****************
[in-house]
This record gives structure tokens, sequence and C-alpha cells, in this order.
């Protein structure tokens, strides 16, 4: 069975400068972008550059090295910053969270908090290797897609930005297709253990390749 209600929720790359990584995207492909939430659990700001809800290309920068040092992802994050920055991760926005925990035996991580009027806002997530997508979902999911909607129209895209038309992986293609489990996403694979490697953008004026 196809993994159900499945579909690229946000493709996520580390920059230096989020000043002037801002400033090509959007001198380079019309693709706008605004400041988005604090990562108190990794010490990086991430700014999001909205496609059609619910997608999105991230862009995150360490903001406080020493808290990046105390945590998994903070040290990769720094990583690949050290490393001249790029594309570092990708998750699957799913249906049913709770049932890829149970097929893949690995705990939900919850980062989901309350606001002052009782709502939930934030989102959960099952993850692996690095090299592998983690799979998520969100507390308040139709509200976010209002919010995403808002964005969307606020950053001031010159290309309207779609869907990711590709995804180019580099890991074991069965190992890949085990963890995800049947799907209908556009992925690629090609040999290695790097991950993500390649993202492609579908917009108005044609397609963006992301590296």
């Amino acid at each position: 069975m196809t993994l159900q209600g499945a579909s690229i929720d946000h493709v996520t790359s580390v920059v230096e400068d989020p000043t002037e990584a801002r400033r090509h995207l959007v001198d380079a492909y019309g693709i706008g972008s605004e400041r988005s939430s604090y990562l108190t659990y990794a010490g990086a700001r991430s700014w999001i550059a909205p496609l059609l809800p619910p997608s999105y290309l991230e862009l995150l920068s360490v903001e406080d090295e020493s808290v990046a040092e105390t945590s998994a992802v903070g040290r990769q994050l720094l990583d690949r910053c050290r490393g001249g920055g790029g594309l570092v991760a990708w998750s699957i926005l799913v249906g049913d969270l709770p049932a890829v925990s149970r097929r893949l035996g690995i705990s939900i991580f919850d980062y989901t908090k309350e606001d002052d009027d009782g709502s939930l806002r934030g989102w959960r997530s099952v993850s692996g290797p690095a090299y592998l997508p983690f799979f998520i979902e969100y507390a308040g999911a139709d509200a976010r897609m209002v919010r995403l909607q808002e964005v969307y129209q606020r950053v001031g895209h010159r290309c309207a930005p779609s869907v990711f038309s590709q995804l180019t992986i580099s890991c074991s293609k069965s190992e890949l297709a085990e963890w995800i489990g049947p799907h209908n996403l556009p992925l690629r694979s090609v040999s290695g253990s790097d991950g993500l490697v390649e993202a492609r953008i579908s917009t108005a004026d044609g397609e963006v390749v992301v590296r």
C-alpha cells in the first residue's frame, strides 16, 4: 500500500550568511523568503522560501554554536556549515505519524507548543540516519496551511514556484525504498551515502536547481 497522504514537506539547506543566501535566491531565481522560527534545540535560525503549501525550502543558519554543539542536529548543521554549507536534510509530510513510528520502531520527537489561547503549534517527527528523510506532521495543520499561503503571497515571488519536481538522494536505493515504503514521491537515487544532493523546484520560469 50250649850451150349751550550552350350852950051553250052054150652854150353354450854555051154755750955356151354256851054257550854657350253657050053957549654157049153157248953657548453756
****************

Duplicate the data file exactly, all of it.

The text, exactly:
[in-house]
This record gives structure tokens, sequence and C-alpha cells, in this order.
């Protein structure tokens, strides 16, 4: 069975400068972008550059090295910053969270908090290797897609930005297709253990390749 209600929720790359990584995207492909939430659990700001809800290309920068040092992802994050920055991760926005925990035996991580009027806002997530997508979902999911909607129209895209038309992986293609489990996403694979490697953008004026 196809993994159900499945579909690229946000493709996520580390920059230096989020000043002037801002400033090509959007001198380079019309693709706008605004400041988005604090990562108190990794010490990086991430700014999001909205496609059609619910997608999105991230862009995150360490903001406080020493808290990046105390945590998994903070040290990769720094990583690949050290490393001249790029594309570092990708998750699957799913249906049913709770049932890829149970097929893949690995705990939900919850980062989901309350606001002052009782709502939930934030989102959960099952993850692996690095090299592998983690799979998520969100507390308040139709509200976010209002919010995403808002964005969307606020950053001031010159290309309207779609869907990711590709995804180019580099890991074991069965190992890949085990963890995800049947799907209908556009992925690629090609040999290695790097991950993500390649993202492609579908917009108005044609397609963006992301590296």
């Amino acid at each position: 069975m196809t993994l159900q209600g499945a579909s690229i929720d946000h493709v996520t790359s580390v920059v230096e400068d989020p000043t002037e990584a801002r400033r090509h995207l959007v001198d380079a492909y019309g693709i706008g972008s605004e400041r988005s939430s604090y990562l108190t659990y990794a010490g990086a700001r991430s700014w999001i550059a909205p496609l059609l809800p619910p997608s999105y290309l991230e862009l995150l920068s360490v903001e406080d090295e020493s808290v990046a040092e105390t945590s998994a992802v903070g040290r990769q994050l720094l990583d690949r910053c050290r490393g001249g920055g790029g594309l570092v991760a990708w998750s699957i926005l799913v249906g049913d969270l709770p049932a890829v925990s149970r097929r893949l035996g690995i705990s939900i991580f919850d980062y989901t908090k309350e606001d002052d009027d009782g709502s939930l806002r934030g989102w959960r997530s099952v993850s692996g290797p690095a090299y592998l997508p983690f799979f998520i979902e969100y507390a308040g999911a139709d509200a976010r897609m209002v919010r995403l909607q808002e964005v969307y129209q606020r950053v001031g895209h010159r290309c309207a930005p779609s869907v990711f038309s590709q995804l180019t992986i580099s890991c074991s293609k069965s190992e890949l297709a085990e963890w995800i489990g049947p799907h209908n996403l556009p992925l690629r694979s090609v040999s290695g253990s790097d991950g993500l490697v390649e993202a492609r953008i579908s917009t108005a004026d044609g397609e963006v390749v992301v590296r």
C-alpha cells in the first residue's frame, strides 16, 4: 500500500550568511523568503522560501554554536556549515505519524507548543540516519496551511514556484525504498551515502536547481 497522504514537506539547506543566501535566491531565481522560527534545540535560525503549501525550502543558519554543539542536529548543521554549507536534510509530510513510528520502531520527537489561547503549534517527527528523510506532521495543520499561503503571497515571488519536481538522494536505493515504503514521491537515487544532493523546484520560469 50250649850451150349751550550552350350852950051553250052054150652854150353354450854555051154755750955356151354256851054257550854657350253657050053957549654157049153157248953657548453756